Cuban government announces measures in the face fuel shortages

Cuban government announces measures in the face fuel shortages

HAVANA, Sept.. 28th. The Cuban government announced on Wednesday energy-saving measures and restrictions, after announcing that in the coming weeks, fuel will be scarce again due to financial difficulties for its import.The Deputy Prime Minister and head of Economy and Planning, Alejandro Gil, reported in a television appearance that at this moment there is “a lower level of fuels”, which will have a “real impact” on the economic situation of the country, which is going through a serious economic crisis.

In this sense, Gil said that the government has made “a projection” and is “planning in detail” for the “more rational” use of fuel in the next two weeks. “Life is hard, but the only way out is revolution and socialism,” argued the official.

He indicated that the energy-saving measures will be aimed at ensuring “the vitality” of the main activities of the population and the economy such as agriculture, and priority areas such as health and tourism.

He acknowledged that public transportation will suffer the effects of fuel limitations and that some non-emergency activities will be reduced and postponed.

However, he stated that Cuba is not in a “zero fuel” scenario and that the current contingency will be conducted in a “coherent” manner so that the impact is “more manageable.”

For his part, the Minister of Energy and Mines, Vicente de la O Levy, explained that Cuba consumes about 120,000 to 130,000 tons of diesel fuel monthly.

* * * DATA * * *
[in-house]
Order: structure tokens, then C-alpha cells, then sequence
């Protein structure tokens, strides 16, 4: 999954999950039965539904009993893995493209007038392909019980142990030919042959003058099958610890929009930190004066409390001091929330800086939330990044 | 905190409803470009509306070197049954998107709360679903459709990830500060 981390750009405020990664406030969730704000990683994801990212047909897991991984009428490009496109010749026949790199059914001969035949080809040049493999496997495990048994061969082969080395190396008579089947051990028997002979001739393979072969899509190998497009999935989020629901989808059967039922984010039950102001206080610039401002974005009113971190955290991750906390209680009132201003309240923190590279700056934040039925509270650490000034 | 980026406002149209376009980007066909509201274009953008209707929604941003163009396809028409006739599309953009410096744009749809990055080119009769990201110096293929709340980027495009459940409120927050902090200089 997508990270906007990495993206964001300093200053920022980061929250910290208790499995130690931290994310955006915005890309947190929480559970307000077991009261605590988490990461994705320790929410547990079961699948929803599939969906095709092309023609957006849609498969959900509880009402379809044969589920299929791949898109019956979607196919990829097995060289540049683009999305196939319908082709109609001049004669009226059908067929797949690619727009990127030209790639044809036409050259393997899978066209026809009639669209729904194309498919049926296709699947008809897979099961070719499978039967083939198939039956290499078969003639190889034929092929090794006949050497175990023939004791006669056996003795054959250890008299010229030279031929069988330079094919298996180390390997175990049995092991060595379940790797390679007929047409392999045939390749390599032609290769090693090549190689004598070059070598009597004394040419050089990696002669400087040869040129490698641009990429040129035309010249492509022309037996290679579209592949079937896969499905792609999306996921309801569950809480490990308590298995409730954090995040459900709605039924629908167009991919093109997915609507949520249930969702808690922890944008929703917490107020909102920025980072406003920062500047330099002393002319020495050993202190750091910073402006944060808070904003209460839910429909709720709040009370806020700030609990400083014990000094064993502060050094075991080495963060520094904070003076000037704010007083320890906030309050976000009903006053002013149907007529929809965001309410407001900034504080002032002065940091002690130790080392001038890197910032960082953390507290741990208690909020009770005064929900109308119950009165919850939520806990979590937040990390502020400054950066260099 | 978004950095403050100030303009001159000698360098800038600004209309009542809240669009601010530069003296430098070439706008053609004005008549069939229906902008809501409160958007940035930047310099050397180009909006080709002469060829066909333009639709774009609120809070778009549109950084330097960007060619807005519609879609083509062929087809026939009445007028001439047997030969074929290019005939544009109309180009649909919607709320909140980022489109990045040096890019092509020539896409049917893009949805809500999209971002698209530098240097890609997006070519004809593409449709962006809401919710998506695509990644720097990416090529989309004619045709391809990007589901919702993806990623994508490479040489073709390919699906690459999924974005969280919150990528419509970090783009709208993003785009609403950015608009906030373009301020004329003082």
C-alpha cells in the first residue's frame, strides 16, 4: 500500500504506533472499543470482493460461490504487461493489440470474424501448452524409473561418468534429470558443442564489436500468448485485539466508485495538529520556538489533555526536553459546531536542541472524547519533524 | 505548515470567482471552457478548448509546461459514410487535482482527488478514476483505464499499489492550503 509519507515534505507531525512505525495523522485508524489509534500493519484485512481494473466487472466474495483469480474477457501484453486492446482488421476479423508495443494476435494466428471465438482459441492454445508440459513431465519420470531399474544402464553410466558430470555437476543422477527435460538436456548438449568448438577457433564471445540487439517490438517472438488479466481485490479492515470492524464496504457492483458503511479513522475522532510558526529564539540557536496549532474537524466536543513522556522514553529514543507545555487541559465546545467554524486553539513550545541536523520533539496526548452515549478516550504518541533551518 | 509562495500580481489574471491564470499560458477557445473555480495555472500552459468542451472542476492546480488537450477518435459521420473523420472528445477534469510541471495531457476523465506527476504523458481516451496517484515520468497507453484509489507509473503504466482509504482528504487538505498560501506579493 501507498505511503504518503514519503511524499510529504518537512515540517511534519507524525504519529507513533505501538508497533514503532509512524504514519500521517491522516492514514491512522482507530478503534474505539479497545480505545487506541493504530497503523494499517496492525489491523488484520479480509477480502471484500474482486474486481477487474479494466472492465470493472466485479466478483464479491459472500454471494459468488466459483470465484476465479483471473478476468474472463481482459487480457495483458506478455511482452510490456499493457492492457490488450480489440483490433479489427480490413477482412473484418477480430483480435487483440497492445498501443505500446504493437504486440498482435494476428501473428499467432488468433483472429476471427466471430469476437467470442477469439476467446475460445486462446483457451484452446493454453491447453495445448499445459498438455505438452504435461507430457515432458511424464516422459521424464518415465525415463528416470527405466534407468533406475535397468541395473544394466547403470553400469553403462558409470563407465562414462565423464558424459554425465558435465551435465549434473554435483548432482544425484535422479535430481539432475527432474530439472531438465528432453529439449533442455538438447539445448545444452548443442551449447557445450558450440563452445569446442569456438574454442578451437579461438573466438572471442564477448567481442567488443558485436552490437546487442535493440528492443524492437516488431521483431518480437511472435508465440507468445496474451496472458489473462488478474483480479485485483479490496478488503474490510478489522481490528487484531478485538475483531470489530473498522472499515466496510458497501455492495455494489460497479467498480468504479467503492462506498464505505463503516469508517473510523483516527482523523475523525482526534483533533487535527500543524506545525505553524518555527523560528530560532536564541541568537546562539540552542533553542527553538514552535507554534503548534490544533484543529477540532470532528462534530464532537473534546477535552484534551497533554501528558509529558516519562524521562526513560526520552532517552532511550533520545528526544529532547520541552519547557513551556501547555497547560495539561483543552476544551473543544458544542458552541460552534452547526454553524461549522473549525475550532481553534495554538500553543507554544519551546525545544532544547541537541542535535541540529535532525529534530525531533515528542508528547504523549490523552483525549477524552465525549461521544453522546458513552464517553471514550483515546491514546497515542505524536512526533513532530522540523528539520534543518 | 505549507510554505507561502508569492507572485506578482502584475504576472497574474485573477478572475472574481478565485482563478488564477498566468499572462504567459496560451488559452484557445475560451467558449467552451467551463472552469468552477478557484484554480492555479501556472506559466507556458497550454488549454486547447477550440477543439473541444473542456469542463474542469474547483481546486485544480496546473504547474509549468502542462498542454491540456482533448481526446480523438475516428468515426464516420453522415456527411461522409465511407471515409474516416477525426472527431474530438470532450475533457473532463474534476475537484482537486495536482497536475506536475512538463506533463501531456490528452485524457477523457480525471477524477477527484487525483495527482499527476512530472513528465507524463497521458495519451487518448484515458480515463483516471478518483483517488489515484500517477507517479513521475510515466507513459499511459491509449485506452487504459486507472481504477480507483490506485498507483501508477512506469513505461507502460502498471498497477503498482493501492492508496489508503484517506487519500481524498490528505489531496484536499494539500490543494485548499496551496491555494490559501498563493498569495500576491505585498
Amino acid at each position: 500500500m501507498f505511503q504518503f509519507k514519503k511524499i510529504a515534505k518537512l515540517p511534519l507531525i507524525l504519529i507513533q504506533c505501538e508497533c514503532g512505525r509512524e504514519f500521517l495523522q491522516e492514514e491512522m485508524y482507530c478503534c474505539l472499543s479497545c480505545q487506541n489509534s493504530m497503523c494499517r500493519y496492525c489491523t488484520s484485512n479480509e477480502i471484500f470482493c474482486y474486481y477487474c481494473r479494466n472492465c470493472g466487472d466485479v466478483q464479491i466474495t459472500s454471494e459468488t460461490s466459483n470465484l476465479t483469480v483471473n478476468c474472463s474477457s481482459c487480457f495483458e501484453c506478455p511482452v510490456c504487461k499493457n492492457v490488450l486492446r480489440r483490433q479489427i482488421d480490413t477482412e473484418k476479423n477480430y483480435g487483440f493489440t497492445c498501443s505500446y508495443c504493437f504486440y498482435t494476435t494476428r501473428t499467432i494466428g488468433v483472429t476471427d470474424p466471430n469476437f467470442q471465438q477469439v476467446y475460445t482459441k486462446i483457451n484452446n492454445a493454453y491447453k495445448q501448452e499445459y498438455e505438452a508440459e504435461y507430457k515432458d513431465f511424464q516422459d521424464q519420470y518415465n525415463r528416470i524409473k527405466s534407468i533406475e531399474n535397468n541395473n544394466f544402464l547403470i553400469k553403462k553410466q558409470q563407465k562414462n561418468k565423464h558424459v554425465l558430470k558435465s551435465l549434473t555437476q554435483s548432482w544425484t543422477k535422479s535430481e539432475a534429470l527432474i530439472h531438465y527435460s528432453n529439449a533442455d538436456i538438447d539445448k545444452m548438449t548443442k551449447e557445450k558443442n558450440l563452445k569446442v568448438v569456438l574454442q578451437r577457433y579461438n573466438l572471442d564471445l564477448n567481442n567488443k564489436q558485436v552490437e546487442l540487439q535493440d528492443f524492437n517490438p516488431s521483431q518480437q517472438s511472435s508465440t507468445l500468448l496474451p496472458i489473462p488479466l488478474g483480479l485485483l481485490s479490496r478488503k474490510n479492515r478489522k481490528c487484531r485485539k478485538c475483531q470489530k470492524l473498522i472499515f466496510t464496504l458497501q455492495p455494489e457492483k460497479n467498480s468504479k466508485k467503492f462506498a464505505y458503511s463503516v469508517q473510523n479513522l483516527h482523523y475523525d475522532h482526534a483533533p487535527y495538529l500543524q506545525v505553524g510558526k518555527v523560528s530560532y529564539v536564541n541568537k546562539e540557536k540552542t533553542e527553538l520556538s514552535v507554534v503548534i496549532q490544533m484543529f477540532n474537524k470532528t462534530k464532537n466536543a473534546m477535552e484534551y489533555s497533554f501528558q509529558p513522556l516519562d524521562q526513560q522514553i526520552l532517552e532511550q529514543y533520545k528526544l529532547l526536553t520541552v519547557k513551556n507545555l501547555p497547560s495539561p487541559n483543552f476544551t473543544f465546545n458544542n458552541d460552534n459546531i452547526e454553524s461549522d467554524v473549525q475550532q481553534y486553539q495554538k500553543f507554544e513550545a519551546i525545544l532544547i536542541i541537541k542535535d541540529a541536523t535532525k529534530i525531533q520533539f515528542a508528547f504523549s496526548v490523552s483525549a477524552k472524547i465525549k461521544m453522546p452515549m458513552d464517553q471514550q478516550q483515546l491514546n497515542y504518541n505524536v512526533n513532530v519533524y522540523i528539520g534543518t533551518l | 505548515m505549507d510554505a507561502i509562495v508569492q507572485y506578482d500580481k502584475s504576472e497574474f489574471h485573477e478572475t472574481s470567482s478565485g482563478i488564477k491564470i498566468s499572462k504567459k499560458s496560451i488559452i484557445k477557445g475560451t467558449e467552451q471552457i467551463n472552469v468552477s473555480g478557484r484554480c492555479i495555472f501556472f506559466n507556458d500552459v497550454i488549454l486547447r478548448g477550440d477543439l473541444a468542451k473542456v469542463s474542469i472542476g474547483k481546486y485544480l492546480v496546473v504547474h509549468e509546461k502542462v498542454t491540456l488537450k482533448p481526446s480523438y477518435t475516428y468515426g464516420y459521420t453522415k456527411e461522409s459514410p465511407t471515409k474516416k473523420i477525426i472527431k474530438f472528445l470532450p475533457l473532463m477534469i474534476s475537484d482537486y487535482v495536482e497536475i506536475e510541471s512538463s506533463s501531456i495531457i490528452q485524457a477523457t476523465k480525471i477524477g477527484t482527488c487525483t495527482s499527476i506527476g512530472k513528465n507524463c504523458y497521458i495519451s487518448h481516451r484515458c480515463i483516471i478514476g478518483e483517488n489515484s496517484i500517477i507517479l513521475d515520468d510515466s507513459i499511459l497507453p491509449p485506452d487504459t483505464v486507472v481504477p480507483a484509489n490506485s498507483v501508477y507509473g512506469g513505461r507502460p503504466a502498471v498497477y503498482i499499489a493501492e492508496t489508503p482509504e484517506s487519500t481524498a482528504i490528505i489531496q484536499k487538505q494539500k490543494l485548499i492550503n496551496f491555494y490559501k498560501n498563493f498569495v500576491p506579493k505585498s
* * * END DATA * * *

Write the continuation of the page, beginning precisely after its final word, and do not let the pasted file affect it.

He warned that there is a “very tight” and “tense” situation these days, and predicted that there will be daily blackouts because “we are not going to have the level of fuel that we need or that we had in previous months.” But he estimated that an improvement is expected for next October.

In recent weeks, power outages have increased, with blackouts affecting up to 27% of the country at times.

The Cuban National Electric System (SEN) is in a precarious situation, with obsolete generation and distribution systems and a chronic deficit in maintenance and investments.

Failures and stoppages are frequent in the country’s seven thermoelectric plants, infrastructures with an average of about 40 years of operation (above their programmed life).

Added to these contingencies are the country’s financial problems in acquiring fuel and resources abroad in the midst of an economic crisis that the authorities describe as “very complex.”